The Tweak I Made To The Kondo Method That Totally Works For Me

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Like so many of us, I had a come-to-Jesus moment with the book The Life-Changing Magic of Tidying Up by Marie Kondo. And yet, a few months after each cycle of what I considered KonMari-ing (i.e., cleansing my space of the tonnage of crap that "didn't spark joy for me"), somehow my apartment would get cluttered again.

There was this relentless tide of consumerist accumulation, mainly in the form of Amazon purchases, that would begin to fill in any empty spaces in my apartment. Every time I would manage to get my home feeling minimal and Zen, a few months later it was cluttered to the gills again with new things I "needed."

Then, the one trick that finally helped me declutter my home was...living out of a suitcase for seven months.

How living out of a suitcase changed the way I think about clutter.

My family of three is currently living out of a single suitcase and two backpacks as we travel around the world for seven months.

Wrap your head around that: one suitcase, two backpacks. For two adults and one toddler. For anyone not intimately acquainted with toddler care, contrary to what you would expect, the toddler's stuff is not the smallest but, in fact, takes up the lion's share of our luggage by a landslide.

And let me add one important detail here. You may want to be sitting down for this one. Not only have we been living out of a single suitcase, but we have been traveling internationally, beyond the reach of Amazon. At first, I didn't know how to function without the convenience of online shopping, just as I sometimes wonder how we did anything before smartphones. I didn't know how to replace my husband's cheapo watch when it broke or acquire portable blackout shades or a poncho when I realized these were necessary to keep my family sleeping at night and dry in the rain—without Amazon.

However, I quickly learned how to survive. It turns out, some things you can completely go without, and some things you can MacGyver for yourself with some garbage bags and duct tape. The crazy thing is that even a single suitcase and two backpacks have ended up being too much stuff. I wish I could have had a packing dress rehearsal, where I could have quickly learned what I don't actually need. It feels like about a quarter of our suitcase could have been left at home.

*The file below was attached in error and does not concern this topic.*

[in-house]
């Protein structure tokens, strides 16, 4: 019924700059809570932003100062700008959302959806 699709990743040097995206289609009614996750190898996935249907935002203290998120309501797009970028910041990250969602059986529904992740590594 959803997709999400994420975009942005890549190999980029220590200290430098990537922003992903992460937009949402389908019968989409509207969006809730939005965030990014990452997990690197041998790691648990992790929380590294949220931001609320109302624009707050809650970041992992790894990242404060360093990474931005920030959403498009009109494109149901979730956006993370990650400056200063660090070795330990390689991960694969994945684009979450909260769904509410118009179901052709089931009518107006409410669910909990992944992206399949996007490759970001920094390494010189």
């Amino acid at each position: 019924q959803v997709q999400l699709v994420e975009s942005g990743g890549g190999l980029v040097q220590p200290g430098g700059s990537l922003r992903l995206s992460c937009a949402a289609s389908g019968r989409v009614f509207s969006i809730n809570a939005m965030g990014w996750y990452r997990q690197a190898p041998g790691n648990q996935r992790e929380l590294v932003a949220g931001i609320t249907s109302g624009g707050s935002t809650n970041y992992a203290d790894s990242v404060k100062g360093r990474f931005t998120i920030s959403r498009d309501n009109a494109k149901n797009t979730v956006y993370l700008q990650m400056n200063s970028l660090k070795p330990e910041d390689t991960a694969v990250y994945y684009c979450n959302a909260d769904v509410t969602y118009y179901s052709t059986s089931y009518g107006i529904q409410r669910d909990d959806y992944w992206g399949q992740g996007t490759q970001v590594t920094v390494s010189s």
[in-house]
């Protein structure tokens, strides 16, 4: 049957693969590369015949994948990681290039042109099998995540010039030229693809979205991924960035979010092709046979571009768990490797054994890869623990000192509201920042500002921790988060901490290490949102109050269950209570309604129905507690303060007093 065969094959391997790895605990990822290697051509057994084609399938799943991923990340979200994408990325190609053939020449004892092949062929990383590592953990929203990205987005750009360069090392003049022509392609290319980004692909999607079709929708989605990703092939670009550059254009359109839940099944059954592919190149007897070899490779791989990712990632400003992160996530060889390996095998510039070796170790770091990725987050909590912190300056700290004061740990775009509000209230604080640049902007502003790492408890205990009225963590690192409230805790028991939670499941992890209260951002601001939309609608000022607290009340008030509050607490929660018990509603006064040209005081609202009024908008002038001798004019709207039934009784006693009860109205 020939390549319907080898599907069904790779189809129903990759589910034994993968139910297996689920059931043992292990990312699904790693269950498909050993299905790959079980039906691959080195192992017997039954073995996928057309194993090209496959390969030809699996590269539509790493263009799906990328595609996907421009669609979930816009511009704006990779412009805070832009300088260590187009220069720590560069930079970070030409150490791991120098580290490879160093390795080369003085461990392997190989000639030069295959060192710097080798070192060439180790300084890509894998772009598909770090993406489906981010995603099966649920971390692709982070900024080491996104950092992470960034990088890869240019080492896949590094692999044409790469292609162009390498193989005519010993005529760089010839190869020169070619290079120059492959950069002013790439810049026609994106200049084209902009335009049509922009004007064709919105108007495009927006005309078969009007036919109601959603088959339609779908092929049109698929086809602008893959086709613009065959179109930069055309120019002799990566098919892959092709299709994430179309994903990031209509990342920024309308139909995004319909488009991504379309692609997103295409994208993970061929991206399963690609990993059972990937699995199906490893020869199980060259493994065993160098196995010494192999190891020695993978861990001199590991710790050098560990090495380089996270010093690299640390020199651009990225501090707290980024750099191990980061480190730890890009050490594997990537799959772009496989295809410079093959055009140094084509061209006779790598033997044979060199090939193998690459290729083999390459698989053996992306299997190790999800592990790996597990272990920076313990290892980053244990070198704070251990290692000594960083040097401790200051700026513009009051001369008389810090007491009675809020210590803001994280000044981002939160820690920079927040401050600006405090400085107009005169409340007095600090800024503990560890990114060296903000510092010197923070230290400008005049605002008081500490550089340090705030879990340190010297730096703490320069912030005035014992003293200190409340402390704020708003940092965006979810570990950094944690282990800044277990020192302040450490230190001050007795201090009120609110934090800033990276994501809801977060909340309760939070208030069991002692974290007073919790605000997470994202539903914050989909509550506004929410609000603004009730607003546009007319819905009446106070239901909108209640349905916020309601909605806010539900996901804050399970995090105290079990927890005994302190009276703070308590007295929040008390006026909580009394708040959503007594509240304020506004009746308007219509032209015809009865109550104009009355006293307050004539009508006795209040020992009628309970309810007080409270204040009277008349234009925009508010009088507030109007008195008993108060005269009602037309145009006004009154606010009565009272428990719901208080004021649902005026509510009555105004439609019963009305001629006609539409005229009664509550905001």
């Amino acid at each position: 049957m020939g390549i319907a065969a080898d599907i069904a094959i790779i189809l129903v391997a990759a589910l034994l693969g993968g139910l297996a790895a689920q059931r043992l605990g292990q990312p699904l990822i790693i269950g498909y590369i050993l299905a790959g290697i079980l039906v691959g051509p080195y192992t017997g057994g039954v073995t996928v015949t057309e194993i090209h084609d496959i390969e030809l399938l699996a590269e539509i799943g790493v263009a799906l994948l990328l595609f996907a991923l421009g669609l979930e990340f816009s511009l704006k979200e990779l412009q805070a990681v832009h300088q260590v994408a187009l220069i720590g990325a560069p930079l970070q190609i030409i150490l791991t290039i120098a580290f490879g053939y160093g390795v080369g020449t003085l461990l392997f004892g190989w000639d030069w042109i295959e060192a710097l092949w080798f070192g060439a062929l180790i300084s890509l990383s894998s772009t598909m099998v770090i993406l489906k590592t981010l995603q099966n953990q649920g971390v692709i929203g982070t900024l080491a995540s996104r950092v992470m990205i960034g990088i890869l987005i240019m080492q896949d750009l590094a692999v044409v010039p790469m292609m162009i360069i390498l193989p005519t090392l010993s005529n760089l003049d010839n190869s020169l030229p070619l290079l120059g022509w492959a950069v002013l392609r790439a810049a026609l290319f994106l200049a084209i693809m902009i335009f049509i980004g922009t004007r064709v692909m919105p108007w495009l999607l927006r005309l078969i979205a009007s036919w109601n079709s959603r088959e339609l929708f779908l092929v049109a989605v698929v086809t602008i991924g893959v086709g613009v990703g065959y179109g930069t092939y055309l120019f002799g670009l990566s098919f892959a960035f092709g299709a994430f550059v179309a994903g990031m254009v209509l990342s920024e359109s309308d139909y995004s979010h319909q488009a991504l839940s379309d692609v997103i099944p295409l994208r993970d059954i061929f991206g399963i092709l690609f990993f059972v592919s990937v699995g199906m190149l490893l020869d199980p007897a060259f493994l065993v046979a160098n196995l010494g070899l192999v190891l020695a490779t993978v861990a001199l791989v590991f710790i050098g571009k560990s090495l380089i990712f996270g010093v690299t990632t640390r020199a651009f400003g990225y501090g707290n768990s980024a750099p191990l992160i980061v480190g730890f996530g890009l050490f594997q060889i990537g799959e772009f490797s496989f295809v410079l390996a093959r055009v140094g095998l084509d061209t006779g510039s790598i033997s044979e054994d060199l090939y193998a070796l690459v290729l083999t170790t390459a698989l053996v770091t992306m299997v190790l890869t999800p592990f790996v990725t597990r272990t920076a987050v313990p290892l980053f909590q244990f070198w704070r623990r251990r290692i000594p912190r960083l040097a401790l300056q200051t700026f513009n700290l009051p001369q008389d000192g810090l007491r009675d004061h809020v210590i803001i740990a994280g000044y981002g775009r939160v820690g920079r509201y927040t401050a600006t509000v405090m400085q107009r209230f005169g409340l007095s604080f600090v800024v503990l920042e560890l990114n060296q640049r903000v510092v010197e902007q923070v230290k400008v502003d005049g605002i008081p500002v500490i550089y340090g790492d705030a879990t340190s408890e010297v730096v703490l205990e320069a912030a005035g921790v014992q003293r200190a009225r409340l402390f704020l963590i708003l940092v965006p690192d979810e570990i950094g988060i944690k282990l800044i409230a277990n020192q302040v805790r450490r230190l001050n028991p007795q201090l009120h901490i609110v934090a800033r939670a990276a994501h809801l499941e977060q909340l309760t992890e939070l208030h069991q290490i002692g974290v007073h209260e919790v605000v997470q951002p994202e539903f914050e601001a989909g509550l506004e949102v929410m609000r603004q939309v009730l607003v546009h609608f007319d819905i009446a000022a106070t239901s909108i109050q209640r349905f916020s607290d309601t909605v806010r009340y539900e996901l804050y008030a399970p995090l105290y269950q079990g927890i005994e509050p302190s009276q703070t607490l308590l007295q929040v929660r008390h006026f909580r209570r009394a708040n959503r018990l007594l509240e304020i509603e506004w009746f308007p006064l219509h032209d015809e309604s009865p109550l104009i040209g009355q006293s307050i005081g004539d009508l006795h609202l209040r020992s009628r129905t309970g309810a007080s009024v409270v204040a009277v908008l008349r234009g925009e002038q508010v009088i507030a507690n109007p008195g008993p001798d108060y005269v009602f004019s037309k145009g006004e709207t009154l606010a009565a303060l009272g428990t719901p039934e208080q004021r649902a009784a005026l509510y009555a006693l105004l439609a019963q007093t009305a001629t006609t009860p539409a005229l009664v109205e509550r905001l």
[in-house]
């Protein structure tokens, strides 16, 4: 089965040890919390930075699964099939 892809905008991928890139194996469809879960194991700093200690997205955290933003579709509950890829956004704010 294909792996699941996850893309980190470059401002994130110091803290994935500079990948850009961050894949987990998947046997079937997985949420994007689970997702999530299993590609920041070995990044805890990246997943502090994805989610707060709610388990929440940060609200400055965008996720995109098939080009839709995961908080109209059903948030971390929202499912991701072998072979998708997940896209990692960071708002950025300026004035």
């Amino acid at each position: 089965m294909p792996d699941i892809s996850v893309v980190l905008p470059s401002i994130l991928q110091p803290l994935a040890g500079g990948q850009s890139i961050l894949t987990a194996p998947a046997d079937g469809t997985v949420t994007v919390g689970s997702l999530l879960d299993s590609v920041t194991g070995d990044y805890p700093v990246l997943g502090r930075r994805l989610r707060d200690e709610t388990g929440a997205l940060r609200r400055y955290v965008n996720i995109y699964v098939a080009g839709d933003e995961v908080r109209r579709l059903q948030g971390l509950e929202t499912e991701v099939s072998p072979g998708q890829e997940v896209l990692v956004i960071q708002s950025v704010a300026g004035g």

When I return home and am tempted to resort to old habits, I plan to use the following questions: Do I need it? No, but seriously, do I really need it? Can I possibly manage without it? If yes, can I MacGyver it with duct tape?

My husband and I have thought long and hard about what we miss from our home. The answer is our Instant Pot, and that's about it.

What about the eight large containers of stuff we put into storage before subletting our apartment? I don't miss a single item (in fact, I can barely remember what I owned before). A part of me is considering never retrieving that stuff and starting fresh with a minimal amount of belongings. Realistically, I will probably have to pick it up but will donate much of it before it settles back into our apartment.

So if you want to kick your KonMari-ing into high gear, I suggest you attempt to pack a suitcase to cover you for seven months, even if you're not going anywhere. Anything that doesn't make that cut probably shouldn't make the cut to be in your home at all (Instant Pot aside). And about a quarter of the stuff you pack will end up being unnecessary.

We all need so much less than we think we do.

Struggling to decide what to keep and what to give away? Check out the best decluttering advice we heard in 2017, and bookmark this room-by-room guide to getting organized. Get more from Dr. Vora with her mindbodygreen classes on controlling anxiety and falling asleep naturally.

And do you want to learn how to unlock the power of food to heal your body, prevent disease & achieve optimal health? Register now for our FREE Functional Nutrition Webinar with Kelly LeVeque.

Ellen Vora, M.D.

Holistic Psychiatrist
Ellen Vora, M.D., is a holistic psychiatrist practicing in NYC. She graduated from Columbia University medical school, received her B.A. in English from Yale University, is boarded in psychiatry and integrative and holistic medicine, and she's also a licensed medical acupuncturist and certified yoga teacher. Dr. Vora takes a functional medicine approach to mental health–considering the whole person and addressing the problem at the root, rather than reflexively prescribing medication to suppress symptoms. She specializes in depression, anxiety, insomnia, adult ADHD, bipolar and digestive issues. In addition to seeing patients, Dr. Vora also writes, blogs, contributes to two healthcare startups, and does corporate wellness presentations.
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Ellen Vora, M.D.

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